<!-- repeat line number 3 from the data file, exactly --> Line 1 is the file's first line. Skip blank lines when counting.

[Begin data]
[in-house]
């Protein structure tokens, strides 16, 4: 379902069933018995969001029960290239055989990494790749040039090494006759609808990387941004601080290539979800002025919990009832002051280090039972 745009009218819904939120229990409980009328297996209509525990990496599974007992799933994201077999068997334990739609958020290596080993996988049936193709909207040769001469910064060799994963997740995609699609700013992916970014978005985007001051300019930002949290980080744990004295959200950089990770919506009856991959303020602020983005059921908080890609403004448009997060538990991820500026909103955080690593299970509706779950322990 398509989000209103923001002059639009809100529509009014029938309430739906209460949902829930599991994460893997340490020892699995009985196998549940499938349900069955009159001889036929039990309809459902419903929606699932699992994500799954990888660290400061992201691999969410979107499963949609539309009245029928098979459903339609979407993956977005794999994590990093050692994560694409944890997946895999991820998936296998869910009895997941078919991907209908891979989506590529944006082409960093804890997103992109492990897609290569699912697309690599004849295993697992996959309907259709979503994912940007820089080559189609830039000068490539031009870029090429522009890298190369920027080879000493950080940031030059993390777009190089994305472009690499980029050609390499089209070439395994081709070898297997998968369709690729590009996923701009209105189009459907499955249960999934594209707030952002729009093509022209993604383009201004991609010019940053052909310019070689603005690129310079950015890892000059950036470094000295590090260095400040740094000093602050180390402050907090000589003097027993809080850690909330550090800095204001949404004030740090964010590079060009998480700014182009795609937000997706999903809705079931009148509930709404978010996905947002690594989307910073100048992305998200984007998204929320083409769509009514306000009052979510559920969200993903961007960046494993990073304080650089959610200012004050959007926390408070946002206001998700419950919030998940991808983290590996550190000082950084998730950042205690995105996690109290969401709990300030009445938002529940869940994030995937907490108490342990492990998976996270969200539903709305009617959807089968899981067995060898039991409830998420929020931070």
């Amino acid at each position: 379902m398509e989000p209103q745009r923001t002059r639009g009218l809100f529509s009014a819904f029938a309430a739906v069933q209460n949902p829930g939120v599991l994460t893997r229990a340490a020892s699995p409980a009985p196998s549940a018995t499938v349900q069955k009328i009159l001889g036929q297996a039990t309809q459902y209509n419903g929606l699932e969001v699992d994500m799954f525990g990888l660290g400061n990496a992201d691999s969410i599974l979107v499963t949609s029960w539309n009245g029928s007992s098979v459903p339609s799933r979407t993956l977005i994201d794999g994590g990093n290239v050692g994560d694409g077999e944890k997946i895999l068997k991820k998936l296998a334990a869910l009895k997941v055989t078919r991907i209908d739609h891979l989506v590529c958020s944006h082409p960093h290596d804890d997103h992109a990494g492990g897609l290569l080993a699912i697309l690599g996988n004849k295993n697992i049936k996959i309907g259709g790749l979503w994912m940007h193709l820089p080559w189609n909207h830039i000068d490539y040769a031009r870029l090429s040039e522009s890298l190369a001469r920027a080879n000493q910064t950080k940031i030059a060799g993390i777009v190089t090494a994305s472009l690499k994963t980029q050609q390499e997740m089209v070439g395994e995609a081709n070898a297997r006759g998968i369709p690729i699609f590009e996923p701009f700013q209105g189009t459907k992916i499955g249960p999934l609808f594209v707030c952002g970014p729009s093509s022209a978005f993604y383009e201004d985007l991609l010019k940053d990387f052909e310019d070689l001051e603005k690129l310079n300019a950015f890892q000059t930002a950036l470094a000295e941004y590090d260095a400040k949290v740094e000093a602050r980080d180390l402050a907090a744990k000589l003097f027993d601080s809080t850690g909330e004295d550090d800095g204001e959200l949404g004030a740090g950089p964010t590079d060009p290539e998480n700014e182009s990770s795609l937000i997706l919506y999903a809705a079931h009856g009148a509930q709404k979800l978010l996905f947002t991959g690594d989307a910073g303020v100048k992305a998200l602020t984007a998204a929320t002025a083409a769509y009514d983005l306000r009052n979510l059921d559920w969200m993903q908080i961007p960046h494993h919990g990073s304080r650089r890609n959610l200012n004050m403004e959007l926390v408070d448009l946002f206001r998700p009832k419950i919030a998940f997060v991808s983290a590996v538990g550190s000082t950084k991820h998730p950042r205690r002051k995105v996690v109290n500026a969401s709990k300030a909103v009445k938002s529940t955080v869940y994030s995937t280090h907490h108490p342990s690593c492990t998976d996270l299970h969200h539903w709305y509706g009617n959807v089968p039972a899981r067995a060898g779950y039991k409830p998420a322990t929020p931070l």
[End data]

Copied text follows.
């Amino acid at each position: 379902m398509e989000p209103q745009r923001t002059r639009g009218l809100f529509s009014a819904f029938a309430a739906v069933q209460n949902p829930g939120v599991l994460t893997r229990a340490a020892s699995p409980a009985p196998s549940a018995t499938v349900q069955k009328i009159l001889g036929q297996a039990t309809q459902y209509n419903g929606l699932e969001v699992d994500m799954f525990g990888l660290g400061n990496a992201d691999s969410i599974l979107v499963t949609s029960w539309n009245g029928s007992s098979v459903p339609s799933r979407t993956l977005i994201d794999g994590g990093n290239v050692g994560d694409g077999e944890k997946i895999l068997k991820k998936l296998a334990a869910l009895k997941v055989t078919r991907i209908d739609h891979l989506v590529c958020s944006h082409p960093h290596d804890d997103h992109a990494g492990g897609l290569l080993a699912i697309l690599g996988n004849k295993n697992i049936k996959i309907g259709g790749l979503w994912m940007h193709l820089p080559w189609n909207h830039i000068d490539y040769a031009r870029l090429s040039e522009s890298l190369a001469r920027a080879n000493q910064t950080k940031i030059a060799g993390i777009v190089t090494a994305s472009l690499k994963t980029q050609q390499e997740m089209v070439g395994e995609a081709n070898a297997r006759g998968i369709p690729i699609f590009e996923p701009f700013q209105g189009t459907k992916i499955g249960p999934l609808f594209v707030c952002g970014p729009s093509s022209a978005f993604y383009e201004d985007l991609l010019k940053d990387f052909e310019d070689l001051e603005k690129l310079n300019a950015f890892q000059t930002a950036l470094a000295e941004y590090d260095a400040k949290v740094e000093a602050r980080d180390l402050a907090a744990k000589l003097f027993d601080s809080t850690g909330e004295d550090d800095g204001e959200l949404g004030a740090g950089p964010t590079d060009p290539e998480n700014e182009s990770s795609l937000i997706l919506y999903a809705a079931h009856g009148a509930q709404k979800l978010l996905f947002t991959g690594d989307a910073g303020v100048k992305a998200l602020t984007a998204a929320t002025a083409a769509y009514d983005l306000r009052n979510l059921d559920w969200m993903q908080i961007p960046h494993h919990g990073s304080r650089r890609n959610l200012n004050m403004e959007l926390v408070d448009l946002f206001r998700p009832k419950i919030a998940f997060v991808s983290a590996v538990g550190s000082t950084k991820h998730p950042r205690r002051k995105v996690v109290n500026a969401s709990k300030a909103v009445k938002s529940t955080v869940y994030s995937t280090h907490h108490p342990s690593c492990t998976d996270l299970h969200h539903w709305y509706g009617n959807v089968p039972a899981r067995a060898g779950y039991k409830p998420a322990t929020p931070l």